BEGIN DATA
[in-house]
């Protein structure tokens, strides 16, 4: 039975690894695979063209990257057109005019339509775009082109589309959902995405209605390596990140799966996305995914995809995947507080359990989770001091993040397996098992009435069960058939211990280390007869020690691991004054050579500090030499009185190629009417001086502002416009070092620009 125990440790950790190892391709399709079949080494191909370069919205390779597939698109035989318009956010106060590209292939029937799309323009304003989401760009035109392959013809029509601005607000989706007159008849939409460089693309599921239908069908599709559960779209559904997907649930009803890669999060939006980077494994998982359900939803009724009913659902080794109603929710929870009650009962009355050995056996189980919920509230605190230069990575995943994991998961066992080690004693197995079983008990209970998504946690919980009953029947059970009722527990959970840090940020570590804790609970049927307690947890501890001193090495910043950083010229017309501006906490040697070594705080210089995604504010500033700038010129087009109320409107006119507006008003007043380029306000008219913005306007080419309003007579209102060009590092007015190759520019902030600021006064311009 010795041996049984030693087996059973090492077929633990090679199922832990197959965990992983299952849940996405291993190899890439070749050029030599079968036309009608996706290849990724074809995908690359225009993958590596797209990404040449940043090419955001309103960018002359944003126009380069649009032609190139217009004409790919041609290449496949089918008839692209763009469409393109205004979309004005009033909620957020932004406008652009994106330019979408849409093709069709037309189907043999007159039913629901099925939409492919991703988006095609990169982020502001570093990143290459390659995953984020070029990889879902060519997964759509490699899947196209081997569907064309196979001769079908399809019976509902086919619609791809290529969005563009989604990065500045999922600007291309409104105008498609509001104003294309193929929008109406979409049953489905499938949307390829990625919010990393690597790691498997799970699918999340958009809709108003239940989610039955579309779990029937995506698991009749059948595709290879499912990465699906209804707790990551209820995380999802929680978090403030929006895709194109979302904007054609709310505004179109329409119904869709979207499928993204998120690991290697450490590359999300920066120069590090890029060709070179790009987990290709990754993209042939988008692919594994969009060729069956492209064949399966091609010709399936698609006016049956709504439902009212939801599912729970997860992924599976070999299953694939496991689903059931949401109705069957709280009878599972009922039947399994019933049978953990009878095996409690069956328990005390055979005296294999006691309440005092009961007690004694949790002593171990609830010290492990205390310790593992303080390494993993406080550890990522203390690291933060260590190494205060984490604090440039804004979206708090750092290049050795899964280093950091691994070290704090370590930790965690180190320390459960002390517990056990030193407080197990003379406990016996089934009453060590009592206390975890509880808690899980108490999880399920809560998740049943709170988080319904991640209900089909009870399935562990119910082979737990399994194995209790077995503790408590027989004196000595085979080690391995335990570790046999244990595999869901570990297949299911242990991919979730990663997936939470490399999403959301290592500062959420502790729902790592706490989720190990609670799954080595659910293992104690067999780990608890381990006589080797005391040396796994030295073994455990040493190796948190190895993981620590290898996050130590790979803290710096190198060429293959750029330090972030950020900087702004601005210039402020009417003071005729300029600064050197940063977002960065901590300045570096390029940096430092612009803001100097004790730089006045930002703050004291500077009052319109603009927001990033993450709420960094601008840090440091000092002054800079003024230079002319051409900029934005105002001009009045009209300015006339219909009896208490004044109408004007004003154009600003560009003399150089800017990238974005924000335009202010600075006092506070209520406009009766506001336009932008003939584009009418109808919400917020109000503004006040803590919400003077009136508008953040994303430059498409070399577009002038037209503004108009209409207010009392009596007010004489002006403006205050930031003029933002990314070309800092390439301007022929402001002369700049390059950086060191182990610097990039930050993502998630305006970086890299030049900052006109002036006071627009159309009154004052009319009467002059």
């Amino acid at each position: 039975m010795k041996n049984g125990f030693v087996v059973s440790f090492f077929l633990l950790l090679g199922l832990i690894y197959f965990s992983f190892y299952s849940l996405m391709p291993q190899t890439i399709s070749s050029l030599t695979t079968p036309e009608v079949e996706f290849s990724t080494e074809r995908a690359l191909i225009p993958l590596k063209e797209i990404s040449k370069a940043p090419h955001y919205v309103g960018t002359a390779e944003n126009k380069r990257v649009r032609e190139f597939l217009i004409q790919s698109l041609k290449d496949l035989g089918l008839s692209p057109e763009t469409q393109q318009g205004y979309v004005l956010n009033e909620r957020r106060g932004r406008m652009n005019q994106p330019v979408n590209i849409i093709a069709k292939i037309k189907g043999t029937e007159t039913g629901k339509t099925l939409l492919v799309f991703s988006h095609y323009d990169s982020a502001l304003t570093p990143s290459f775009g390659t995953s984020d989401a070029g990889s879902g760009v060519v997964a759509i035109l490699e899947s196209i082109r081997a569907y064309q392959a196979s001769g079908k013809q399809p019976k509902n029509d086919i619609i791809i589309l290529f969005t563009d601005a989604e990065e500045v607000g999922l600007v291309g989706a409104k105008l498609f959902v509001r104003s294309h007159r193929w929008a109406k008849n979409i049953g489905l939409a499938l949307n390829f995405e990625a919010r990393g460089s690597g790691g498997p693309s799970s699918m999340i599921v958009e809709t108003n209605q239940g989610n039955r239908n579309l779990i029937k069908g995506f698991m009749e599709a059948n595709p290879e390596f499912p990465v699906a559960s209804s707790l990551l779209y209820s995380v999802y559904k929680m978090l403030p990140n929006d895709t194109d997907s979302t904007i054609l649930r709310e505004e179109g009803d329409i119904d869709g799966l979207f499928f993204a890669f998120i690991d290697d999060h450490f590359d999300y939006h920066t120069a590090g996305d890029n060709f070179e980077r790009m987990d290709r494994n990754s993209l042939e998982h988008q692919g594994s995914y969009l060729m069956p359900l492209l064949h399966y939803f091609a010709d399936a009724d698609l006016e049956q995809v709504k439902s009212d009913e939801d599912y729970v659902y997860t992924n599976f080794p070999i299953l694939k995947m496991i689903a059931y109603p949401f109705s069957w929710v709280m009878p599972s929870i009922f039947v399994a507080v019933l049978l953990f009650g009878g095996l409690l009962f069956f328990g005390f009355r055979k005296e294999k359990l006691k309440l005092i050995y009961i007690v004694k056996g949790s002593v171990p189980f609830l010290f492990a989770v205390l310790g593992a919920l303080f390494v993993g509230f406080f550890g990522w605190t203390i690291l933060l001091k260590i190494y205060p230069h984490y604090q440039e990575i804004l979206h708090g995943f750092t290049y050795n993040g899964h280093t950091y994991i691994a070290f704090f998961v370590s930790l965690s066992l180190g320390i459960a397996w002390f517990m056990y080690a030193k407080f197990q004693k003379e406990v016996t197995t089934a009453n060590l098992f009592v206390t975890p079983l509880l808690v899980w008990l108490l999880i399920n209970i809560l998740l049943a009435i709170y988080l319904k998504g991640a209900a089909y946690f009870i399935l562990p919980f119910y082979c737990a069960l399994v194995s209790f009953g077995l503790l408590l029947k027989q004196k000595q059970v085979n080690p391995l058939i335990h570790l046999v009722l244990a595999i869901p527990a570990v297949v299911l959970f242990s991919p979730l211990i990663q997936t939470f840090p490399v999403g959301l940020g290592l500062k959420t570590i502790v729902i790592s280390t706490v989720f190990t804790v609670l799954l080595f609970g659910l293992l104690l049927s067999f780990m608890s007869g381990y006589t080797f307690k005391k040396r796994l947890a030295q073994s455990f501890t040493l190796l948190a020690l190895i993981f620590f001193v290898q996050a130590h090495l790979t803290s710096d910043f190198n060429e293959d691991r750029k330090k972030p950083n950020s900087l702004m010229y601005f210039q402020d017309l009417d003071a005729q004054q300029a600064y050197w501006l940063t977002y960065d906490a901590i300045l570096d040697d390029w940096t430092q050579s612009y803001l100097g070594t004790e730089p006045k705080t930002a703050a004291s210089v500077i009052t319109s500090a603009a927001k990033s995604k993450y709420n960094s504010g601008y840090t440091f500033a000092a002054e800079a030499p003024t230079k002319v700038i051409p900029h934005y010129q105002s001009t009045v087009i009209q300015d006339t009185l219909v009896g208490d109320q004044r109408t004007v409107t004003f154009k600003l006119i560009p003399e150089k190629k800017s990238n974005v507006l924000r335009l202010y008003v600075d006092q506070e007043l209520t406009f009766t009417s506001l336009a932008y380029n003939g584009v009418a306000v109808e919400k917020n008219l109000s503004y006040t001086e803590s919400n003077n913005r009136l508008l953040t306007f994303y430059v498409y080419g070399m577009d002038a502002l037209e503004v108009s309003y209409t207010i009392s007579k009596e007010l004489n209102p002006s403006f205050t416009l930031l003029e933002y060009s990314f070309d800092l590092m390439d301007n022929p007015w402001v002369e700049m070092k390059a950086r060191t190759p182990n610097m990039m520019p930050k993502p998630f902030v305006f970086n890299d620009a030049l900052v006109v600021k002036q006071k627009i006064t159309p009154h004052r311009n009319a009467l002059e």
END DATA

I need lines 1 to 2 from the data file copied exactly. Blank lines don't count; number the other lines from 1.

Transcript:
[in-house]
């Protein structure tokens, strides 16, 4: 039975690894695979063209990257057109005019339509775009082109589309959902995405209605390596990140799966996305995914995809995947507080359990989770001091993040397996098992009435069960058939211990280390007869020690691991004054050579500090030499009185190629009417001086502002416009070092620009 125990440790950790190892391709399709079949080494191909370069919205390779597939698109035989318009956010106060590209292939029937799309323009304003989401760009035109392959013809029509601005607000989706007159008849939409460089693309599921239908069908599709559960779209559904997907649930009803890669999060939006980077494994998982359900939803009724009913659902080794109603929710929870009650009962009355050995056996189980919920509230605190230069990575995943994991998961066992080690004693197995079983008990209970998504946690919980009953029947059970009722527990959970840090940020570590804790609970049927307690947890501890001193090495910043950083010229017309501006906490040697070594705080210089995604504010500033700038010129087009109320409107006119507006008003007043380029306000008219913005306007080419309003007579209102060009590092007015190759520019902030600021006064311009 010795041996049984030693087996059973090492077929633990090679199922832990197959965990992983299952849940996405291993190899890439070749050029030599079968036309009608996706290849990724074809995908690359225009993958590596797209990404040449940043090419955001309103960018002359944003126009380069649009032609190139217009004409790919041609290449496949089918008839692209763009469409393109205004979309004005009033909620957020932004406008652009994106330019979408849409093709069709037309189907043999007159039913629901099925939409492919991703988006095609990169982020502001570093990143290459390659995953984020070029990889879902060519997964759509490699899947196209081997569907064309196979001769079908399809019976509902086919619609791809290529969005563009989604990065500045999922600007291309409104105008498609509001104003294309193929929008109406979409049953489905499938949307390829990625919010990393690597790691498997799970699918999340958009809709108003239940989610039955579309779990029937995506698991009749059948595709290879499912990465699906209804707790990551209820995380999802929680978090403030929006895709194109979302904007054609709310505004179109329409119904869709979207499928993204998120690991290697450490590359999300920066120069590090890029060709070179790009987990290709990754993209042939988008692919594994969009060729069956492209064949399966091609010709399936698609006016049956709504439902009212939801599912729970997860992924599976070999299953694939496991689903059931949401109705069957709280009878599972009922039947399994019933049978953990009878095996409690069956328990005390055979005296294999006691309440005092009961007690004694949790002593171990609830010290492990205390310790593992303080390494993993406080550890990522203390690291933060260590190494205060984490604090440039804004979206708090750092290049050795899964280093950091691994070290704090370590930790965690180190320390459960002390517990056990030193407080197990003379406990016996089934009453060590009592206390975890509880808690899980108490999880399920809560998740049943709170988080319904991640209900089909009870399935562990119910082979737990399994194995209790077995503790408590027989004196000595085979080690391995335990570790046999244990595999869901570990297949299911242990991919979730990663997936939470490399999403959301290592500062959420502790729902790592706490989720190990609670799954080595659910293992104690067999780990608890381990006589080797005391040396796994030295073994455990040493190796948190190895993981620590290898996050130590790979803290710096190198060429293959750029330090972030950020900087702004601005210039402020009417003071005729300029600064050197940063977002960065901590300045570096390029940096430092612009803001100097004790730089006045930002703050004291500077009052319109603009927001990033993450709420960094601008840090440091000092002054800079003024230079002319051409900029934005105002001009009045009209300015006339219909009896208490004044109408004007004003154009600003560009003399150089800017990238974005924000335009202010600075006092506070209520406009009766506001336009932008003939584009009418109808919400917020109000503004006040803590919400003077009136508008953040994303430059498409070399577009002038037209503004108009209409207010009392009596007010004489002006403006205050930031003029933002990314070309800092390439301007022929402001002369700049390059950086060191182990610097990039930050993502998630305006970086890299030049900052006109002036006071627009159309009154004052009319009467002059």